Kinetic Sculptor Arthur Ganson has been perfecting his art since 1977. His work is extremely unique and has been exhibited in numerous galleries and museums in the U.S. and Europe, including the MIT Museum and The Exploratorium in San Francisco.
The New York Times and Smithsonian have covered Ganson’s inventions. These creations, rather than serving purely practical purposes, are driven by his desire to “make you think about things.” Here at Ozobot, we also want to motivate kids (and adults!) to create things that even they may not understand yet. We wanted to pick Ganson’s brain on what motivated him to become an artist and engineer, how technology is an important part of his career, and what projects he is currently excited about.
Tell us about a project you’re excited about right now—yours or someone else’s.
I’m excited about many things right now. Most immediately, I’m just about completed with a piece called “Beholding the Big Bang” in which a motor drives a series of gears which reduce the motor speed such that the final gear will take 13.82 billion years to rotate once. This is one of the estimates for the age of the Universe since the big bang. The final gear will, in practice, never turn, so it is firmly embedded in a block of concrete!
This presses the point visually. The motor is present time with all that is going on. The concrete is stillness—perhaps the imaginary moment before everything happened. I’m also collaborating with my wife, Chehalis [Hegner], and son, Cat, on a piece which is based somewhat on the 12 stations of the Cross in the Catholic faith. Besides all of that, I’ve got about a zillion other invention and sculpture ideas. And besides all of that, I’m deeply invested in learning to speak with my 5 string electric violin—which I built and am continually developing.
What motivated you to be an artist who also practices engineering? Did the education system nurture that interest, or did you have to take matters into your own hands?
My motivation to use engineering evolved because I’ve always been primarily interested in movement. When I started to make sculpture I naturally moved away from static work to kinetic work. To make something move one must address engineering concerns. I have never formally studied engineering. I’ve always learned by doing—making things and then assessing the result. My school supported my early explorations into wire engineering because I was pretty serious about it all.
How do you use technology in your work? How do you want to be using technology 10 years from now?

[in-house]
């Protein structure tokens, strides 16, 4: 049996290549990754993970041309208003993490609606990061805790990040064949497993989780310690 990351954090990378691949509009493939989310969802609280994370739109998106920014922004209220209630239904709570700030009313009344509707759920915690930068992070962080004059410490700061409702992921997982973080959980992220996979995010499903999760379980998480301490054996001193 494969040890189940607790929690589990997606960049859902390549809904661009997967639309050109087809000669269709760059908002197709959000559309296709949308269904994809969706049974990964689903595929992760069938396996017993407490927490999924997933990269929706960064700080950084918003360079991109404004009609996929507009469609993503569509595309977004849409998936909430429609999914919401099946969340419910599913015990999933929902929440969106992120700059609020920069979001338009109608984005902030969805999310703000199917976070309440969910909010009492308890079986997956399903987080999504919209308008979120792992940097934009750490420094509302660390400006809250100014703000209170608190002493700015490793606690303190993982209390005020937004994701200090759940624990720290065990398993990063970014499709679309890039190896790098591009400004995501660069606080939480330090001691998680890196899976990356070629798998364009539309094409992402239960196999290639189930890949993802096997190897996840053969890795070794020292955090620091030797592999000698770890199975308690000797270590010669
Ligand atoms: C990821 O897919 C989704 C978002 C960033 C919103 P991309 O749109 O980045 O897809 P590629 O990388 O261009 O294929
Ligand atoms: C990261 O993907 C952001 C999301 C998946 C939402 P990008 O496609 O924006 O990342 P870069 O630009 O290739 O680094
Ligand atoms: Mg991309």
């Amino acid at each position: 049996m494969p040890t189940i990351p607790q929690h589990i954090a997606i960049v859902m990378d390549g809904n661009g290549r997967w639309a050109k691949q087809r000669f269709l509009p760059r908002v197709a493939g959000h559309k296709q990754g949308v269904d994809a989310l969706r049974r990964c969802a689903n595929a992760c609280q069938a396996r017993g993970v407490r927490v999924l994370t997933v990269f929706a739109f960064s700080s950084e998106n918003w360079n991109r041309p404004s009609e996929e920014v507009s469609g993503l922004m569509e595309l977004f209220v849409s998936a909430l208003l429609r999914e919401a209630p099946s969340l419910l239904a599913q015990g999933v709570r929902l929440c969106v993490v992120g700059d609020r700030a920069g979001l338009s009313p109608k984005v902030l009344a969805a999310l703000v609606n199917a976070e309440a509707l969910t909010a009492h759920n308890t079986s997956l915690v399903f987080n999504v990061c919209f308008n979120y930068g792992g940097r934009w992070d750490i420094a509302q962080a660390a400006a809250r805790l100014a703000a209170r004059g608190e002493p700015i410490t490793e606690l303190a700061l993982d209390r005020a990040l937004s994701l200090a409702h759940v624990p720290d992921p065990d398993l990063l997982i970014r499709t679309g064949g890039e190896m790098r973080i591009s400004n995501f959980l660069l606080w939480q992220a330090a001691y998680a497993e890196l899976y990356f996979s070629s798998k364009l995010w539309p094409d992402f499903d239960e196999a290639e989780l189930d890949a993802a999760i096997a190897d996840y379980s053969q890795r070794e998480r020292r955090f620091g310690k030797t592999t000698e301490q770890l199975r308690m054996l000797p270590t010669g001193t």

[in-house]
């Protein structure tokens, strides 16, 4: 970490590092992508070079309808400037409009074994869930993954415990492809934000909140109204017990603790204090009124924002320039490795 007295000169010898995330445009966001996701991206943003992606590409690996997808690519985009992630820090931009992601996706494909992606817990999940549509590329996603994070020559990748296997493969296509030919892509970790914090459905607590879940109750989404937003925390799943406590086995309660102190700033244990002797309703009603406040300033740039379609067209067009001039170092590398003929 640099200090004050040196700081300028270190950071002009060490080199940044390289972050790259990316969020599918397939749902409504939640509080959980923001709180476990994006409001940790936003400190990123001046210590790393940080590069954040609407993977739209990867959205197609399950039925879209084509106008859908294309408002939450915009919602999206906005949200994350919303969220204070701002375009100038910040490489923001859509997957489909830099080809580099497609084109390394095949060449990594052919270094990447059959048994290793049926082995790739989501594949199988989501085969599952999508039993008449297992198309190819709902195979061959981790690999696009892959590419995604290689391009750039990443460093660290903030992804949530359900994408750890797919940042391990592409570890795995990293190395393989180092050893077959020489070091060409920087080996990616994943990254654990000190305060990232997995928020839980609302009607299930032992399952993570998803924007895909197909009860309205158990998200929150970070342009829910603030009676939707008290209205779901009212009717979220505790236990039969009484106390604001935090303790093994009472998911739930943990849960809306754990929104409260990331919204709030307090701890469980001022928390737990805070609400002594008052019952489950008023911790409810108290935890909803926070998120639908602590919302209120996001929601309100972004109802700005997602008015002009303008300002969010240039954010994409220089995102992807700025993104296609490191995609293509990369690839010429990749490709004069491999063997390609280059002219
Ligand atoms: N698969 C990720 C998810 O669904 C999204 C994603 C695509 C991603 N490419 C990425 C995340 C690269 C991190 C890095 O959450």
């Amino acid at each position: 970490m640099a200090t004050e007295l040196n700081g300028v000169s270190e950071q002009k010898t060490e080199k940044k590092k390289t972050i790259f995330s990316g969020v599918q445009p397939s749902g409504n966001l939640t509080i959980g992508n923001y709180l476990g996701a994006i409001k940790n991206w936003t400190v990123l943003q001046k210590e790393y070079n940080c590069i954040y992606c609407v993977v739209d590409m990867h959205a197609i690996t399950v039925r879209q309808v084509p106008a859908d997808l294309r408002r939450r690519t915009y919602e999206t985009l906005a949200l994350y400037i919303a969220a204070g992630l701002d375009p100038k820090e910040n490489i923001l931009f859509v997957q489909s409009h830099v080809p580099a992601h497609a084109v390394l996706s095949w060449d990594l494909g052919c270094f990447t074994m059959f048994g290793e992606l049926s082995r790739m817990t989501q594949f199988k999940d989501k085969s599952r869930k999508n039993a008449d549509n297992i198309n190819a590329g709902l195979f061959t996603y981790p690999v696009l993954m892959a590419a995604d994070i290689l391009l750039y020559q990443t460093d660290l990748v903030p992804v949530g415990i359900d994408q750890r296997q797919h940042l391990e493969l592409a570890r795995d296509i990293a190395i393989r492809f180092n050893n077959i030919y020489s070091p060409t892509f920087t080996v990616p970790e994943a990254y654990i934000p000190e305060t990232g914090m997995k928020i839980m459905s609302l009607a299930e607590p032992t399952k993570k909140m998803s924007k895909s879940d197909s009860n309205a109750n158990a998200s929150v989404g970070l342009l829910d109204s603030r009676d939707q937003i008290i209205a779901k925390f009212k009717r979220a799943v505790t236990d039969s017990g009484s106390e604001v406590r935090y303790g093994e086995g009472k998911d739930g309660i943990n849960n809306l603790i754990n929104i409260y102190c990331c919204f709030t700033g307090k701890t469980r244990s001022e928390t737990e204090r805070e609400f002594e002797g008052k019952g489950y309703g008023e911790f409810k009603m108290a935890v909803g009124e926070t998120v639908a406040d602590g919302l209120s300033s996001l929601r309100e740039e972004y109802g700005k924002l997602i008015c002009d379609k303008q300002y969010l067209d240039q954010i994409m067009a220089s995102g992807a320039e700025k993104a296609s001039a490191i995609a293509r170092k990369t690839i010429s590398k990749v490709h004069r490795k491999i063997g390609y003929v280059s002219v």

There is technology on every level with everything that I have ever done. Beginning with wire, I have developed tools and techniques specific to that material—and it continues to evolve.
Besides that, I build machines with “real” parts (i.e. gears from catalogues, motors, etc.). Recently, I have begun to learn 3D modeling (specifically I’m using Autodesk’s Fusion 360). This is allowing me to design in new and very interesting ways. I have many ideas for pieces which will be 3D printed or machined with CAD tools.
It’s also now possible to expand the workshop to literally the world! All of these things will be ongoing for at least the next 50 years (I’m 62 now). The power of designing with a computer and all related capacities (CAD tools and communication) is staggering.
You get to have one conversation with your teenage self. What advice do you give him?
Interesting question. I would tell that 16 year old that he does not have to be anything particular for anyone else, and that even though nobody has ever inquired about what was going on inside, his internal truths are valid and real. I would also tell him that it is not only okay, but important for him to take care of his own needs!
How important is collaboration to your work? Who have you collaborated with recently?
As I mentioned above, I am currently working on an extensive collaboration with my wife and son. Chehalis is primarily a photographer and my son Cat is a filmmaker/writer/model/all around creative soul. The process of working together is rich and expansive because the work touches every aspect of who we are. The overview is that we will make 14 machine/photographs, all linked and powered by a viewer. We’re at the beginning of the project and it may take a few years to complete.
Many years ago, I collaborated with a movement/theatre group to create a play, Shadow of a Doubt, in which there were both actors and giant machines on stage. I was also one of the actors. When collaborations work they can be very rewarding. In general however I do most of my work in solitude!
Arthur Ganson received his BFA degree at the University of New Hampshire in 1978. Besides making and exhibiting sculpture, he occasionally teaches classes in mechanics and wire bending. For the past 18 years he has been the ringleader of the MIT Museum’s Friday After Thanksgiving Chain Reaction, a community event in which families and students of all ages assemble a giant chain reaction. He is also the inventor of the children’s toy Toobers and Zots.
Featured image: Arthur Ganson, Machine with 11 Scraps of Paper. Image credit: Copyright 2016. Chehalis Hegner. All rights reserved.